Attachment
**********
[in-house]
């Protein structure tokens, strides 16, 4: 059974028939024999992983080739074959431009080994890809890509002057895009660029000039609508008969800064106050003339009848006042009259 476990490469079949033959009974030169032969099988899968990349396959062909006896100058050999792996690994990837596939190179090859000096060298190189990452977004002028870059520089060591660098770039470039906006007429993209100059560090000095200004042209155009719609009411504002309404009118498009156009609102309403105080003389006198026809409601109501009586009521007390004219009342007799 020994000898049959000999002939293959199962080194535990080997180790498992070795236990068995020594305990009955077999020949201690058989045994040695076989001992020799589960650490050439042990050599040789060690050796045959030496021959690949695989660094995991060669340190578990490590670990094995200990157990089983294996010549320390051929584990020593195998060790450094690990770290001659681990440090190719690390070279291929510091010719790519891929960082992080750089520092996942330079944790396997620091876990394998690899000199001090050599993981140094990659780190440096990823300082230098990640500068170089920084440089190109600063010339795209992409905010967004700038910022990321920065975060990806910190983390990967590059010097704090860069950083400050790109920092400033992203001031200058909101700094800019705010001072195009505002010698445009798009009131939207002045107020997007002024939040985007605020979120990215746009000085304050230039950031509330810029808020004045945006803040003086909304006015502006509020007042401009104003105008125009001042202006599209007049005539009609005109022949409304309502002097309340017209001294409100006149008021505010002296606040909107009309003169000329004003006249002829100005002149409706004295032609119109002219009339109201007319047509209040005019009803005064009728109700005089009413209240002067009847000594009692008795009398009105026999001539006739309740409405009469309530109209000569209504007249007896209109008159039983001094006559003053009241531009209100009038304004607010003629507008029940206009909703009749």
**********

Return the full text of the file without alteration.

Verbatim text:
[in-house]
């Protein structure tokens, strides 16, 4: 059974028939024999992983080739074959431009080994890809890509002057895009660029000039609508008969800064106050003339009848006042009259 476990490469079949033959009974030169032969099988899968990349396959062909006896100058050999792996690994990837596939190179090859000096060298190189990452977004002028870059520089060591660098770039470039906006007429993209100059560090000095200004042209155009719609009411504002309404009118498009156009609102309403105080003389006198026809409601109501009586009521007390004219009342007799 020994000898049959000999002939293959199962080194535990080997180790498992070795236990068995020594305990009955077999020949201690058989045994040695076989001992020799589960650490050439042990050599040789060690050796045959030496021959690949695989660094995991060669340190578990490590670990094995200990157990089983294996010549320390051929584990020593195998060790450094690990770290001659681990440090190719690390070279291929510091010719790519891929960082992080750089520092996942330079944790396997620091876990394998690899000199001090050599993981140094990659780190440096990823300082230098990640500068170089920084440089190109600063010339795209992409905010967004700038910022990321920065975060990806910190983390990967590059010097704090860069950083400050790109920092400033992203001031200058909101700094800019705010001072195009505002010698445009798009009131939207002045107020997007002024939040985007605020979120990215746009000085304050230039950031509330810029808020004045945006803040003086909304006015502006509020007042401009104003105008125009001042202006599209007049005539009609005109022949409304309502002097309340017209001294409100006149008021505010002296606040909107009309003169000329004003006249002829100005002149409706004295032609119109002219009339109201007319047509209040005019009803005064009728109700005089009413209240002067009847000594009692008795009398009105026999001539006739309740409405009469309530109209000569209504007249007896209109008159039983001094006559003053009241531009209100009038304004607010003629507008029940206009909703009749």